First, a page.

Emails, Gchats, DMs, Facebook messages and all other forms of online communication are a sacred entity.
It's where we say things that can't be said out loud.
It's where we cross time zones and chat to the loved ones who are oceans away from us.
For the majority of us, it's where life happens.
This week a ruling from the European Court of Human Rights (ECHR) appeared to give work bosses the right to violate this sacredness.
The case was around a Romanian engineer, Bogdan Bărbulescu, who used Yahoo Messenger, set up for work purposes, to chat with his fiancée and brother.
According to his employers he had broken company rules by using the firm's equipment during working hours, to conduct private matters.
ECHR found the organisation had not violated Article 8 of the European Convention on Human Rights, because "it is not unreasonable for an employer to want to verify that the employees are completing their professional tasks during working hours."
The UK panicked. People argued the case was simply another moved towards increased surveillance - "an inherent feature of capitalism," one publication said.
It reasoned the ruling ignores the way people work today - the "24/7 always-on" culture, where the lines between work and play have become indistinguishable.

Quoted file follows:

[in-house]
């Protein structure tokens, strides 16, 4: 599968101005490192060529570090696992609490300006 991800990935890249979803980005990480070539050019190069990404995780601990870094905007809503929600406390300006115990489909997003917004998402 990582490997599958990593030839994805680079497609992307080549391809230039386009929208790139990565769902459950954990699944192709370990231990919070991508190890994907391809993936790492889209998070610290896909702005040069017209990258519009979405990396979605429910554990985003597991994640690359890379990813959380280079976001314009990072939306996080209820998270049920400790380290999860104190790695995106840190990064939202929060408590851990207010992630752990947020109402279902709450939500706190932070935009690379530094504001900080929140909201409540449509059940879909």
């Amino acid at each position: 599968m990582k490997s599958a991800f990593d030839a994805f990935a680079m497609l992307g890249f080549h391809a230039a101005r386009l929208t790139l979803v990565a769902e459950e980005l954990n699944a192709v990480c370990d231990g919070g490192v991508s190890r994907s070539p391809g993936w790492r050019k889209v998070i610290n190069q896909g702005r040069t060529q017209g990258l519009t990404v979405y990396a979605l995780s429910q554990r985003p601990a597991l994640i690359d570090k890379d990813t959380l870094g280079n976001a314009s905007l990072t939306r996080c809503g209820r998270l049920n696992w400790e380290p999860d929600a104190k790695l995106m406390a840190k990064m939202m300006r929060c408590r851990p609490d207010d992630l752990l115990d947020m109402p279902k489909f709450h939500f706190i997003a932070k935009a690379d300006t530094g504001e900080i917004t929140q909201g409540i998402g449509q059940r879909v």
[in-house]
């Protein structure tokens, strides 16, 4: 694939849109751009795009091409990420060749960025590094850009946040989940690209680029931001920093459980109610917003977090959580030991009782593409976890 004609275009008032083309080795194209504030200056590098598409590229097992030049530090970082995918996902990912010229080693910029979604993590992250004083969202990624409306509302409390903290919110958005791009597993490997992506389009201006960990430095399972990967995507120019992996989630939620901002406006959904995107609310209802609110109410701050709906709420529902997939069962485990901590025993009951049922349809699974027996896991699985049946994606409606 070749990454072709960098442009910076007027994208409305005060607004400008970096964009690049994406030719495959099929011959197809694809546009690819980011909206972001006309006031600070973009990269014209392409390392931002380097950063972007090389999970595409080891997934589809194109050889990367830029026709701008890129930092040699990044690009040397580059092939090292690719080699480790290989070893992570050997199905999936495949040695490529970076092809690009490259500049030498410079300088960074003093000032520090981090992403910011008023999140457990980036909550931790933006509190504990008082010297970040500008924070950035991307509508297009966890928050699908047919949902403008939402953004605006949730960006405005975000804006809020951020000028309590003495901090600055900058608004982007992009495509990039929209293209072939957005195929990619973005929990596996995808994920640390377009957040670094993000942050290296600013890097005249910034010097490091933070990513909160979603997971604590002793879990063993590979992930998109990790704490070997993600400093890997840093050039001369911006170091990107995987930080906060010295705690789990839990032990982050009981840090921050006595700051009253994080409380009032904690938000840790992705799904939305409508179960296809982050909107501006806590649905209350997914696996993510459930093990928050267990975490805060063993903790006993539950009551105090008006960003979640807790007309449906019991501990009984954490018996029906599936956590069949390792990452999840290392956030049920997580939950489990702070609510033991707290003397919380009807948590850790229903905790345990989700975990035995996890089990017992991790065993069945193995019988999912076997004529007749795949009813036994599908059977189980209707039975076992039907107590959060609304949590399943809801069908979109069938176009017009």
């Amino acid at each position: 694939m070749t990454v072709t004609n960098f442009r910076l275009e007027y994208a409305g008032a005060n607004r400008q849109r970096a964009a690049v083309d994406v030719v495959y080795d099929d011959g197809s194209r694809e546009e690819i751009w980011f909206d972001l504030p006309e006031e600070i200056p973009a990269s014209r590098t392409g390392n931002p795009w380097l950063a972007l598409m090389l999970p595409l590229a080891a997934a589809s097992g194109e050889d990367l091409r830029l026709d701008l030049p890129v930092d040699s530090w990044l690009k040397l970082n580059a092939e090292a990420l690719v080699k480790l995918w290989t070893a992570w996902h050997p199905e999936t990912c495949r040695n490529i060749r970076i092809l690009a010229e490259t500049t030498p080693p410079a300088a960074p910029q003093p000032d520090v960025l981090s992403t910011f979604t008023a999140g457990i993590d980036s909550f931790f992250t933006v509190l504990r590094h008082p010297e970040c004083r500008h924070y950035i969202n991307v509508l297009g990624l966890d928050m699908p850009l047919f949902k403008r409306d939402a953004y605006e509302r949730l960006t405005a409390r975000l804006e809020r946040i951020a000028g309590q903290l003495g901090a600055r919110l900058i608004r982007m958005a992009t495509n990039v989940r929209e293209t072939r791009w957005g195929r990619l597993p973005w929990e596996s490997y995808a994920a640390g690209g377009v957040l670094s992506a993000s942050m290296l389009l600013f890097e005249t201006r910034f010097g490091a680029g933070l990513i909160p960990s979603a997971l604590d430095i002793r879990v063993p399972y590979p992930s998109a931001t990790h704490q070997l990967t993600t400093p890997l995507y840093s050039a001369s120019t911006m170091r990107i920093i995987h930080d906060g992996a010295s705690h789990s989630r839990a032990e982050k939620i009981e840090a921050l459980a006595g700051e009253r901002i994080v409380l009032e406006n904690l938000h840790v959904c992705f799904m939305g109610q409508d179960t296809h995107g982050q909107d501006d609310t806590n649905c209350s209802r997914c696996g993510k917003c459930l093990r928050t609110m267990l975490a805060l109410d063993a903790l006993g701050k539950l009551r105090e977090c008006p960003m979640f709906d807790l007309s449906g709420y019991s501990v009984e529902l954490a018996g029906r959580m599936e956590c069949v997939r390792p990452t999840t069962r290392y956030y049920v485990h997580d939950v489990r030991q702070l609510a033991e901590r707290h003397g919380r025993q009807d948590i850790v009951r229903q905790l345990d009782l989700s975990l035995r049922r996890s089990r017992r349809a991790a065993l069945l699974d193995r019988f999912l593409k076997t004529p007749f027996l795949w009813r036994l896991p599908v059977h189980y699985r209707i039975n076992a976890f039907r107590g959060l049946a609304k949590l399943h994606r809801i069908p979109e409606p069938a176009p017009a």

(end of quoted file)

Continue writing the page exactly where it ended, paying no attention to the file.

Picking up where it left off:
While I don't agree with mass surveillance and I do believe in the right to respect one's "private and family life," the outcry also got me thinking about why bosses snooping on our emails could be a good thing.
Thankfully, I work for a company that actively highlights the need for a healthy work/life balance.
Bosses are forever encouraging colleagues to try new ways (including banning phones from the bedroom) to keep work at work.
However, this is not always a priority for every employer and perhaps knowing that you're being watched is just another way to keep work at work.
Simply put (and this could be an oversimplification) if your company wants you to only message friends during downtime and bosses during working hours - perhaps that's not the end of the world?
Hear me right, I'm not saying employers should have a free pass to all the information you have stored on a work device.
Indeed, Ian Brownhill, a Barrister at No.5 Chambers and employment law expert said the ruling could have implications for employers too:
"Employers beware though, reading an employee's personal internal correspondence has implications under the Data Protection Act and depending on how you got by the password, perhaps even the criminal law."
However, Andrew Cutting, a Council of Europe spokesperson does make a valid point about how we should view the engineer's case.
Blogging on the Huffington Post he writes:
"Legislation has not been altered as a result of Tuesday's judgment, either in Romania or any of the 46 other Council of Europe member states, which include the UK.
"In short, not much has changed."
It could, he added, "help persuade workers and their bosses to clarify exactly where the boundaries lie concerning personal communications at work."
The boundaries he speaks of are different for each of us.
However, in age of instant everything, perhaps the ECHR's ruling serves as a good reminder for where work stops and play begins.